UHS proposes changes in Aetna insurance options

Credit: Ben Hammer/ Credit: Ben Hammer/ Credit: Laura Scherb/Publisher Credit: Laura Scherb/Publisher

Members of University Health Services (UHS), initiated an attempt to make rapid, last-minute changes to the Carnegie Mellon and Aetna joint insurance policies, prompting discussion on campus and an impending announcement.

During the latest round of negotiations and yearly contract renewal from Aetna, Carnegie Mellon’s insurance provider, UHS Business Manager Phyllis Lombardi noticed some worrisome changes. “The rates were much higher because of a phenomenon called rate parity,” Lombardi said. “It really caught me off guard — the rates went up between 13 and 24 percent.”

According to Lombardi, dependent rate parity indicates that the rates charged to the dependents of student subscribers of the insurance must not exceed the rate charged to the subscriber.

Because everyone — including subscribers, spouses, and dependents — is covered by these plans, the extra costs of the extra coverage becomes a burden on everyone who buys insurance, even if they themselves do not have dependents on the plan.

In order to cover those costs, the price of insurance packages had gone up, far past the 15 percent increase cap that Carnegie Mellon and Aetna Insurance had agreed upon. “Across the board, across the country, health insurance costs have gone up; everyone knows that and everyone hears about it everyday. Everyone is paying more, but this was way, way more than we expected,” Lombardi said.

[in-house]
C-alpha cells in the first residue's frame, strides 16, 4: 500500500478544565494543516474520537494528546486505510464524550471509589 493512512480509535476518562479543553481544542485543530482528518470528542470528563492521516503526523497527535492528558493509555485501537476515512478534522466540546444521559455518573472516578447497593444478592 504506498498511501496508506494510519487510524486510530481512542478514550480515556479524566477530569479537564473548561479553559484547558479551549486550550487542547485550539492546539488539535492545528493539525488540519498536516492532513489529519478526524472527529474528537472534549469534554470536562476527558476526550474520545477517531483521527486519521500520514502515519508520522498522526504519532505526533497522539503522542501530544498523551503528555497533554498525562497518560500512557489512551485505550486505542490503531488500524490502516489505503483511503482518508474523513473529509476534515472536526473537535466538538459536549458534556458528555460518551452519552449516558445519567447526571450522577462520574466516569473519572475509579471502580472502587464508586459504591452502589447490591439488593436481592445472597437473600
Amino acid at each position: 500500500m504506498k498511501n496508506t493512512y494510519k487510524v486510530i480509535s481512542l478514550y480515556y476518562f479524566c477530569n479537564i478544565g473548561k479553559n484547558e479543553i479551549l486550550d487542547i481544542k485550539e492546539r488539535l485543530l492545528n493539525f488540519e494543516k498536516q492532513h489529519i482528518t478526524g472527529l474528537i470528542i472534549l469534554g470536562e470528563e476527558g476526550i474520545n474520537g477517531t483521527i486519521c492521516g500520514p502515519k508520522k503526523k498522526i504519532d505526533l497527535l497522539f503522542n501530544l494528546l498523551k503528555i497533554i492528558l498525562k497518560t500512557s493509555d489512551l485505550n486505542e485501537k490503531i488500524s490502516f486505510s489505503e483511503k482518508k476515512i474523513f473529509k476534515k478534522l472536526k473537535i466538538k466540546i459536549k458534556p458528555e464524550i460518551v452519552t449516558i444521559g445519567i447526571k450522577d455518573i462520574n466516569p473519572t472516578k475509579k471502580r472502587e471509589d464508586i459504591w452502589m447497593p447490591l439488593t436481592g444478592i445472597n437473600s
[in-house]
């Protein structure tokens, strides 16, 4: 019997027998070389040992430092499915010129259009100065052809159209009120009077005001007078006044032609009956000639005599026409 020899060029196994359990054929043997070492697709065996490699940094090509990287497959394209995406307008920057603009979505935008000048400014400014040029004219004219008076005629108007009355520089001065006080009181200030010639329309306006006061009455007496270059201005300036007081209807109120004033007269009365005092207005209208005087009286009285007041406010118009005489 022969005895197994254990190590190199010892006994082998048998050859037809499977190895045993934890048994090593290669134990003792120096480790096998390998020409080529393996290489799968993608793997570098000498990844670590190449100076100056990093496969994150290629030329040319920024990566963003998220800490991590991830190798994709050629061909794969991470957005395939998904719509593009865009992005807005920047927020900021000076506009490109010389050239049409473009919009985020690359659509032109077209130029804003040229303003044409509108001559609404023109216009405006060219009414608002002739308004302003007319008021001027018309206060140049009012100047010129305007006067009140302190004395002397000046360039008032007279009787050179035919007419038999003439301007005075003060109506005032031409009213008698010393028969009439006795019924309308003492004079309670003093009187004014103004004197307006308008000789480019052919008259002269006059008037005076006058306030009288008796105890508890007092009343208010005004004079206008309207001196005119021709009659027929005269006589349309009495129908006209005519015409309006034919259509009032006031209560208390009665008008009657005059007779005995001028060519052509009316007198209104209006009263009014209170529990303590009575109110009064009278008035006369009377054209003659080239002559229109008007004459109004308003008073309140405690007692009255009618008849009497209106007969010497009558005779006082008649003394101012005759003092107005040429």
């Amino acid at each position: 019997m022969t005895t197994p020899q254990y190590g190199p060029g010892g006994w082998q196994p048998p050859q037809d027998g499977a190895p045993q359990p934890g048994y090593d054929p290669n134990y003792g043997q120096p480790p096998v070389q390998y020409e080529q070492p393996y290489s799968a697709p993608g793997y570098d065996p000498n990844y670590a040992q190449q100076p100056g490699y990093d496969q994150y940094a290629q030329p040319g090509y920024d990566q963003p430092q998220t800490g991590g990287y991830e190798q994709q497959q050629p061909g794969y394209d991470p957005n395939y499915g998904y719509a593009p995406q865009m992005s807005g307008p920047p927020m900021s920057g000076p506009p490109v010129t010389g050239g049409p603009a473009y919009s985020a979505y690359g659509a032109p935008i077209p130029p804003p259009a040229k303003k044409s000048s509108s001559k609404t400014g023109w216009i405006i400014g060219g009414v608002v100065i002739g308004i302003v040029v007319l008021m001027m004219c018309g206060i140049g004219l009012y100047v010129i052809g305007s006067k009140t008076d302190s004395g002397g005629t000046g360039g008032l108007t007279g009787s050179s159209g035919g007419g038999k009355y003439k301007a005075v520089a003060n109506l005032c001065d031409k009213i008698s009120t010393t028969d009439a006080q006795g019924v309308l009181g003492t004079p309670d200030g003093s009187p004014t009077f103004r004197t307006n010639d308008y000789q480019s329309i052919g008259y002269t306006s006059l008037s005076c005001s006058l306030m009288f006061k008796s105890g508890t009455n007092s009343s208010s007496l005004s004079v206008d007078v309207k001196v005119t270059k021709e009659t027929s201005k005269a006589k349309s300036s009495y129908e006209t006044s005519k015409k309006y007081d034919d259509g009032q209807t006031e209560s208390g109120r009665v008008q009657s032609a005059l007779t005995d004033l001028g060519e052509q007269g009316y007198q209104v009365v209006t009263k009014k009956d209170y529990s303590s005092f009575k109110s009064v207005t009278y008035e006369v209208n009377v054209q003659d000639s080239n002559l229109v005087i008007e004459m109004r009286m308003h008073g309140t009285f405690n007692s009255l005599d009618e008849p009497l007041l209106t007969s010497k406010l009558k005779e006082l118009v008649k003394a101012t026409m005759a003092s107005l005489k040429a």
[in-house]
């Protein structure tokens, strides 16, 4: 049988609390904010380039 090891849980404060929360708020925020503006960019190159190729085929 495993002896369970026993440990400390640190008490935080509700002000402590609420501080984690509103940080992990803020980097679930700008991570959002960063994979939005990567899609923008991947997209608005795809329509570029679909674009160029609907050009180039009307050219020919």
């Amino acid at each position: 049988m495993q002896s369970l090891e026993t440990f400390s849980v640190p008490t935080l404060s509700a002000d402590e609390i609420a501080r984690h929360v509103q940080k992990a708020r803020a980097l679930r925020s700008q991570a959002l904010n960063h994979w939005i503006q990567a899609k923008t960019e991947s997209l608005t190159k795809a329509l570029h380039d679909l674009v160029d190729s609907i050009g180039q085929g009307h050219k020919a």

Lombardi began to investigate ways through which the university could help to cut the cost of insurance coverage for students, knowing that about 60 percent of the student body uses Aetna as their insurance provider.

“As it is now, students on the standard plan are subsidizing insurance costs for everyone, including the enhanced plan subscribers. I also know that the students on the enhanced plans are the ones who know they’ll use it — they’re chronically ill, they plan on needing to stay in the hospital, or they’re pregnant and they know they’re going to have a baby — so they choose the enhanced plan to cover that.

“About 75 percent of those students use their insurance because it’s covered. But with the standard plan, students treat it as ‘just in case’ insurance, and 75 percent don’t use it,” she added.

Students who have the standard plan are often unable to pay the $400 deductible, the 20 percent coinsurance, or the $3,000 out of pocket maximum, according to Lombardi.

They simply can’t afford it, so they don’t use the plan. “After all of that, I thought, ‘What if there was only one plan and only one plan that we had to subsidize dependents for?’ Then I went to the Graduate Student Assembly [GSA], to the Undergraduate Student Senate, and to Gina [Casalegno, dean of student affairs] and to Michael [Murphy, vice president of campus affairs] to see how quickly people could be socialized to the plan.”

The single plan program would feature just the enhanced plan as an option, which would cost $1,583 a year. This enhanced plan option by itself is cheaper than the enhanced plan option would be if there were two plans offered, and, according to Lombardi, it became clear that this plan was the one to go with.